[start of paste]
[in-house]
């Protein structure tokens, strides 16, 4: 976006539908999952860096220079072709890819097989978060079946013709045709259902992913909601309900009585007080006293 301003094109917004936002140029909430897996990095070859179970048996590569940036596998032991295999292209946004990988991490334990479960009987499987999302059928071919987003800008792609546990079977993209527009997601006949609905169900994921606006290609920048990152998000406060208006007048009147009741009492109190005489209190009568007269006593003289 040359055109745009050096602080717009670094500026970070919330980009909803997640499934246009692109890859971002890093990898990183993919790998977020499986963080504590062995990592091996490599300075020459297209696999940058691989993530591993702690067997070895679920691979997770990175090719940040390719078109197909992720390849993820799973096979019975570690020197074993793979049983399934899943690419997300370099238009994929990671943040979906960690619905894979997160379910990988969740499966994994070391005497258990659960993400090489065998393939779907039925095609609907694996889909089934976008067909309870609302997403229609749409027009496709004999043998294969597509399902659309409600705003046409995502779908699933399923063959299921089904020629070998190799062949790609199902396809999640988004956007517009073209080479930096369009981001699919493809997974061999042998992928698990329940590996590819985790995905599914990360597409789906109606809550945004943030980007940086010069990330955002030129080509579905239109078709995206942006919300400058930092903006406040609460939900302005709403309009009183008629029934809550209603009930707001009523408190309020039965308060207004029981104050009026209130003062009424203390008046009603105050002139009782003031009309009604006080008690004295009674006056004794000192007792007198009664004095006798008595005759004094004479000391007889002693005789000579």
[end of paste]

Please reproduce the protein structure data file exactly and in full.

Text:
[in-house]
């Protein structure tokens, strides 16, 4: 976006539908999952860096220079072709890819097989978060079946013709045709259902992913909601309900009585007080006293 301003094109917004936002140029909430897996990095070859179970048996590569940036596998032991295999292209946004990988991490334990479960009987499987999302059928071919987003800008792609546990079977993209527009997601006949609905169900994921606006290609920048990152998000406060208006007048009147009741009492109190005489209190009568007269006593003289 040359055109745009050096602080717009670094500026970070919330980009909803997640499934246009692109890859971002890093990898990183993919790998977020499986963080504590062995990592091996490599300075020459297209696999940058691989993530591993702690067997070895679920691979997770990175090719940040390719078109197909992720390849993820799973096979019975570690020197074993793979049983399934899943690419997300370099238009994929990671943040979906960690619905894979997160379910990988969740499966994994070391005497258990659960993400090489065998393939779907039925095609609907694996889909089934976008067909309870609302997403229609749409027009496709004999043998294969597509399902659309409600705003046409995502779908699933399923063959299921089904020629070998190799062949790609199902396809999640988004956007517009073209080479930096369009981001699919493809997974061999042998992928698990329940590996590819985790995905599914990360597409789906109606809550945004943030980007940086010069990330955002030129080509579905239109078709995206942006919300400058930092903006406040609460939900302005709403309009009183008629029934809550209603009930707001009523408190309020039965308060207004029981104050009026209130003062009424203390008046009603105050002139009782003031009309009604006080008690004295009674006056004794000192007792007198009664004095006798008595005759004094004479000391007889002693005789000579």